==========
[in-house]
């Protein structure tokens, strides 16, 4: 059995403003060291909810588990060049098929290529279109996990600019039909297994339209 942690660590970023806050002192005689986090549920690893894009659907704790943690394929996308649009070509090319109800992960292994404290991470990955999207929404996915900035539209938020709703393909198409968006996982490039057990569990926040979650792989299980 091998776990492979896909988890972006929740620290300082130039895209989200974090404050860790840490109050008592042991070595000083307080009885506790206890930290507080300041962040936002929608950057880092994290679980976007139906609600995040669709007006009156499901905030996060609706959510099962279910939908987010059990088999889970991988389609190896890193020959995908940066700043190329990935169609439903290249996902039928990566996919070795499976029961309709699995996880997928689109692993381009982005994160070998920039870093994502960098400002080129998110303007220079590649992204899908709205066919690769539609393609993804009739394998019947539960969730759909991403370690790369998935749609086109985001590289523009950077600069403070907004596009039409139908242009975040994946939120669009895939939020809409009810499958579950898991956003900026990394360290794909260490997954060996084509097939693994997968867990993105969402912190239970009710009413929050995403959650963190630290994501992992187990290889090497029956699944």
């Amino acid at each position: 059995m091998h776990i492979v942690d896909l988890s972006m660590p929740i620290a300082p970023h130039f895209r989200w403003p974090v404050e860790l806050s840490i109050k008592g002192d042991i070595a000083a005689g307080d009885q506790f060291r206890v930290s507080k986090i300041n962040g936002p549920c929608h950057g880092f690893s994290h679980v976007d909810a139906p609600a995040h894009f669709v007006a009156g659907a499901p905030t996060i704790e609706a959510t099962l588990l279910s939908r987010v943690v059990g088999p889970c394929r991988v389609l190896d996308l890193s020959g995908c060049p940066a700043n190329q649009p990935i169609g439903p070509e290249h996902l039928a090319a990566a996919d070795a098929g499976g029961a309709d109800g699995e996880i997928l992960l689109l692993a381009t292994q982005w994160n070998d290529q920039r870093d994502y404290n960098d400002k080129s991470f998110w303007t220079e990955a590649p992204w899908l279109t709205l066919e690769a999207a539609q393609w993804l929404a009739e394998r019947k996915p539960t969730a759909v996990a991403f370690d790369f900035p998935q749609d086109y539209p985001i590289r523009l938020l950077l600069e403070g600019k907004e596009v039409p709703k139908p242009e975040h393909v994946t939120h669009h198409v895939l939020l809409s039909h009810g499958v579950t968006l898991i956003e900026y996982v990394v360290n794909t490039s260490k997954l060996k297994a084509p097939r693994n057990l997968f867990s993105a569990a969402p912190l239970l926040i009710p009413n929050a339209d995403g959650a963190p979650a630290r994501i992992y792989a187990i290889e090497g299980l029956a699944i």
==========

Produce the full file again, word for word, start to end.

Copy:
[in-house]
């Protein structure tokens, strides 16, 4: 059995403003060291909810588990060049098929290529279109996990600019039909297994339209 942690660590970023806050002192005689986090549920690893894009659907704790943690394929996308649009070509090319109800992960292994404290991470990955999207929404996915900035539209938020709703393909198409968006996982490039057990569990926040979650792989299980 091998776990492979896909988890972006929740620290300082130039895209989200974090404050860790840490109050008592042991070595000083307080009885506790206890930290507080300041962040936002929608950057880092994290679980976007139906609600995040669709007006009156499901905030996060609706959510099962279910939908987010059990088999889970991988389609190896890193020959995908940066700043190329990935169609439903290249996902039928990566996919070795499976029961309709699995996880997928689109692993381009982005994160070998920039870093994502960098400002080129998110303007220079590649992204899908709205066919690769539609393609993804009739394998019947539960969730759909991403370690790369998935749609086109985001590289523009950077600069403070907004596009039409139908242009975040994946939120669009895939939020809409009810499958579950898991956003900026990394360290794909260490997954060996084509097939693994997968867990993105969402912190239970009710009413929050995403959650963190630290994501992992187990290889090497029956699944």
């Amino acid at each position: 059995m091998h776990i492979v942690d896909l988890s972006m660590p929740i620290a300082p970023h130039f895209r989200w403003p974090v404050e860790l806050s840490i109050k008592g002192d042991i070595a000083a005689g307080d009885q506790f060291r206890v930290s507080k986090i300041n962040g936002p549920c929608h950057g880092f690893s994290h679980v976007d909810a139906p609600a995040h894009f669709v007006a009156g659907a499901p905030t996060i704790e609706a959510t099962l588990l279910s939908r987010v943690v059990g088999p889970c394929r991988v389609l190896d996308l890193s020959g995908c060049p940066a700043n190329q649009p990935i169609g439903p070509e290249h996902l039928a090319a990566a996919d070795a098929g499976g029961a309709d109800g699995e996880i997928l992960l689109l692993a381009t292994q982005w994160n070998d290529q920039r870093d994502y404290n960098d400002k080129s991470f998110w303007t220079e990955a590649p992204w899908l279109t709205l066919e690769a999207a539609q393609w993804l929404a009739e394998r019947k996915p539960t969730a759909v996990a991403f370690d790369f900035p998935q749609d086109y539209p985001i590289r523009l938020l950077l600069e403070g600019k907004e596009v039409p709703k139908p242009e975040h393909v994946t939120h669009h198409v895939l939020l809409s039909h009810g499958v579950t968006l898991i956003e900026y996982v990394v360290n794909t490039s260490k997954l060996k297994a084509p097939r693994n057990l997968f867990s993105a569990a969402p912190l239970l926040i009710p009413n929050a339209d995403g959650a963190p979650a630290r994501i992992y792989a187990i290889e090497g299980l029956a699944i």